The Scheherazade Strategy

Because verbal courtship is mutual, we might expect men to feel equally frustrated by women lapsing into habitual silence as a relationship ages. This seems less often lamented, either because men develop less hunger for conversation, or because women maintain their verbal courtship effort at a higher pitch for longer.

Earlier we saw that male mate choice grows stronger later in courtship, as men may be tempted to abandon a woman after she has become pregnant, and search for a new woman. In the Pleistocene age, females who could keep a useful male around for longer would have enjoyed more comfortable lives, and their children would have prospered. Through their courtship efforts, ancestral females could maintain male sexual commitment and paternal investment in their offspring. Sexual selection through male mate choice created modern women's drive to keep men sexually attracted to them over the long term. They do this, in part, by continuing to use verbal courtship long after men might prefer to read the newspaper.

The female incentives for sustained verbal courtship are illustrated by the classic Arabian folk tale of a thousand and one nights. The story goes like this. Shahriyar was a powerful Sassanid king who discovered his wife having sex with a slave. Mad with rage, he killed them both. To avoid further problems of female infidelity, he swore to sleep with a new virgin every night and to kill her in the morning. That way, no other man would have slept with her before him, and no other man could sleep with her after him. He did this for three years, until few young women were left in the city, except for the Grand Vizier's two daughters, Scheherazade and Dunyazad.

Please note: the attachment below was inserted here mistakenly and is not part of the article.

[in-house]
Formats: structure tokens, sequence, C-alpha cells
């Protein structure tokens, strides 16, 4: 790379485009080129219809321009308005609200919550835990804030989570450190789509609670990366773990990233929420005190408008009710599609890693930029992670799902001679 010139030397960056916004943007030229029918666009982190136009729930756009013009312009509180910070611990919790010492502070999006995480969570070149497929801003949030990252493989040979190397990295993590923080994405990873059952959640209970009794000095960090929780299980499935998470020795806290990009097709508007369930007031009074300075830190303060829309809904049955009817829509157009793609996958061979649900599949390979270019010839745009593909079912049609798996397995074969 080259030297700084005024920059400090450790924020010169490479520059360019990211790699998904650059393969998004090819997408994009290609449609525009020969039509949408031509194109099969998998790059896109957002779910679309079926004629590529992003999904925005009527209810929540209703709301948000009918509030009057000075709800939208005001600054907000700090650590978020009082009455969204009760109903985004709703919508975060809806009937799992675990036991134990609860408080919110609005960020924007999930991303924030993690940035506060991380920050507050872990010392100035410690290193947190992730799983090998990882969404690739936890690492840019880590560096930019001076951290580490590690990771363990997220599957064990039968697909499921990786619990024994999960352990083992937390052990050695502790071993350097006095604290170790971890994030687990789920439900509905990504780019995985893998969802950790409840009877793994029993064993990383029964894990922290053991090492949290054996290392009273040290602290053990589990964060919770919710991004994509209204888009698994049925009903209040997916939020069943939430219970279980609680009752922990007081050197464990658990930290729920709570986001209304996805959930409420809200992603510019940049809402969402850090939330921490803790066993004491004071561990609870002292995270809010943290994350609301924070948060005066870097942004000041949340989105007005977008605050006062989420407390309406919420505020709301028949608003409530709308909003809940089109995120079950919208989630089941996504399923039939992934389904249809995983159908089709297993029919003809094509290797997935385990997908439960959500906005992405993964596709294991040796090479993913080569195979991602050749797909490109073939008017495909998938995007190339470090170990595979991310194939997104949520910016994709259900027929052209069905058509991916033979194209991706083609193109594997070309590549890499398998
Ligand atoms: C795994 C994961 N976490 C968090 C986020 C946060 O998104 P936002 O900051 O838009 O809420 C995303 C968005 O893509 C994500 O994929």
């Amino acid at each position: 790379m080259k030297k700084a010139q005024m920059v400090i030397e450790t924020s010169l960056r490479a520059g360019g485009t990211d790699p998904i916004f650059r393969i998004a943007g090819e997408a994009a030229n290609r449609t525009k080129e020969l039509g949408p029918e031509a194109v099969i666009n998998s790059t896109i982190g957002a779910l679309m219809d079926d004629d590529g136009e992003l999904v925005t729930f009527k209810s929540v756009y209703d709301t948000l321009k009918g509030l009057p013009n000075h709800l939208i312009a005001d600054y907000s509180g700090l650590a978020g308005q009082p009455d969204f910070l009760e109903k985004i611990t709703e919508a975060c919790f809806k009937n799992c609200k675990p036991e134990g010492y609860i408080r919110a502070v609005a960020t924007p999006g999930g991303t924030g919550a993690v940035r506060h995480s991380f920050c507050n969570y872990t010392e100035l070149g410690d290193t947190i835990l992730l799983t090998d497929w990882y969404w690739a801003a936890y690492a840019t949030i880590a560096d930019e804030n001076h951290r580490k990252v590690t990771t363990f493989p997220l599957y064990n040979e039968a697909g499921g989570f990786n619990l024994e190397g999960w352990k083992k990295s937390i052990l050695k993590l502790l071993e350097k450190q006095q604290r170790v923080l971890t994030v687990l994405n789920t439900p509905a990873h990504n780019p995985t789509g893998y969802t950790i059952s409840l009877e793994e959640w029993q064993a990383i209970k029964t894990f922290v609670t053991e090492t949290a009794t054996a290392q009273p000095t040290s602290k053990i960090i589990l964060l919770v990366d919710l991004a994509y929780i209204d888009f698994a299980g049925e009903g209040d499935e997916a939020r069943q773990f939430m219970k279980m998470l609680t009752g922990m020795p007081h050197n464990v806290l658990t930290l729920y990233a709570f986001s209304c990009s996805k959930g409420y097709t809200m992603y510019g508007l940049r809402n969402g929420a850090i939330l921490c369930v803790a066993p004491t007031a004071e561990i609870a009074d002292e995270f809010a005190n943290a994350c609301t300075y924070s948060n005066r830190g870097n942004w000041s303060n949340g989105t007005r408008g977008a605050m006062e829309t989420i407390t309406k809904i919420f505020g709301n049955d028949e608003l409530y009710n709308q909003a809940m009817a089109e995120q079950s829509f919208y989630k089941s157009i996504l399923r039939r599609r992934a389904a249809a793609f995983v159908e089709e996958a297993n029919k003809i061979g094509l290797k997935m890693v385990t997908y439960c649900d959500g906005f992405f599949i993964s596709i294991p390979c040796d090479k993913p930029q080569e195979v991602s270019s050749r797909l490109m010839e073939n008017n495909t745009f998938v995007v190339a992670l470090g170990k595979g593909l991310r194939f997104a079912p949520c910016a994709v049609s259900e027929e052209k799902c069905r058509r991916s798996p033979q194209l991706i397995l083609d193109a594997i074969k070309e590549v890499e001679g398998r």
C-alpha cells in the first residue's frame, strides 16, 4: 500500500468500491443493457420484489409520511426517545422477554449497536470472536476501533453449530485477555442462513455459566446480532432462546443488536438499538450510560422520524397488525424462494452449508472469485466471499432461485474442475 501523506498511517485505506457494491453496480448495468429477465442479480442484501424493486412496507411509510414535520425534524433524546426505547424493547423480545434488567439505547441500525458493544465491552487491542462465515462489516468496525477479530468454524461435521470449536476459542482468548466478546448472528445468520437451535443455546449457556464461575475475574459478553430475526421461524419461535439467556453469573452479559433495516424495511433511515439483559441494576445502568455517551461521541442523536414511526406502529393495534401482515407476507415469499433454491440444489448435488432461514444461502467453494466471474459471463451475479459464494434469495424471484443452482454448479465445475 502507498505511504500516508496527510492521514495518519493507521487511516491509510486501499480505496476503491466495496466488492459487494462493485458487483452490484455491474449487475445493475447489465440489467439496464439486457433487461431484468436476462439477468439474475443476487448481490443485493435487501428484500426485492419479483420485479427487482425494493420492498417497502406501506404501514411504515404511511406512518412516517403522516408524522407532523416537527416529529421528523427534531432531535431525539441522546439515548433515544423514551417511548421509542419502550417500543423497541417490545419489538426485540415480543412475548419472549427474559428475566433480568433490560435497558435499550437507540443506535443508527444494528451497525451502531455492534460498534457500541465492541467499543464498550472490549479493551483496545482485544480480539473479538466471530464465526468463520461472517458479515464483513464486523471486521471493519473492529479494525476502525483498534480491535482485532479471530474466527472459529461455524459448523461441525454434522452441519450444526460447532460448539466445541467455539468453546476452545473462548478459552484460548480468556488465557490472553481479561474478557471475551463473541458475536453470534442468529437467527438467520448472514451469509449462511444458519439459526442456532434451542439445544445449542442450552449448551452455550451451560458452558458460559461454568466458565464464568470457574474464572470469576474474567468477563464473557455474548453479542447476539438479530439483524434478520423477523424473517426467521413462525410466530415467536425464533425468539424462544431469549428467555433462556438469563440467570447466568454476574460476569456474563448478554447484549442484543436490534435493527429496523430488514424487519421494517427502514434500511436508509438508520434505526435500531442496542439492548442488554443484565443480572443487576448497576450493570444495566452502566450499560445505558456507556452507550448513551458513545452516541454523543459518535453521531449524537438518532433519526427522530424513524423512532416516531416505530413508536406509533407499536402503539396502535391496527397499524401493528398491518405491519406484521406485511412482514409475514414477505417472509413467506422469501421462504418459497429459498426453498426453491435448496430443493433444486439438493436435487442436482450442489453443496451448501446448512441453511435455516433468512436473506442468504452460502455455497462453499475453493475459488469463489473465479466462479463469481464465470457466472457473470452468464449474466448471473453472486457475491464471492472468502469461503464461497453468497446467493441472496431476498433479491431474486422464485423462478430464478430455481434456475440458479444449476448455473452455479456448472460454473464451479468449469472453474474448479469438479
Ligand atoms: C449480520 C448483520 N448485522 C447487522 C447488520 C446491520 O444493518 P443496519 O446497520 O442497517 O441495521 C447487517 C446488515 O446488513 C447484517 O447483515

Scheherazade swore to save the women of the city from further danger, and offered herself next to Shahriyar. After Shahriyar deflowered her, Scheherazade begged him to let her say goodbye to her sister Dunyazad. Dunyazad, as previously arranged, asked Scheherazade to invent a story to help them pass their last night together in sisterly solidarity. The sultan, overcome with insomnia, agreed to hear her out. Scheherazade began a story that grew so complex and entertaining that she had still not finished it when dawn broke. Shahriyar was so enthralled by the story that he could not bear to kill the storyteller, so he agreed to spare Scheherazade 's life for one more day. The next night, the same thing happened: Scheherazade wove one story into the next, and was in the middle of a complicated plot as dawn broke. Again Shahriyar agreed to spare her life for one more day. This pattern continued for many months of storytelling and lovemaking.

After a thousand and one nights, Scheherazade had borne Shahriyar three sons, and she begged the king to allow her sons to be brought before him. Displaying the boys—a toddler, an infant, and a newborn—she asked for their sake to spare her life, observing that no other woman would love his sons as she would. The king embraced his sons and exclaimed that even before their arrival, he had fallen in love with Scheherazade for her creativity, eloquence, intelligence, wisdom, and beauty. The next morning he publicly spared Scheherazade's life, and they lived happily together until death delivered them both to Paradise.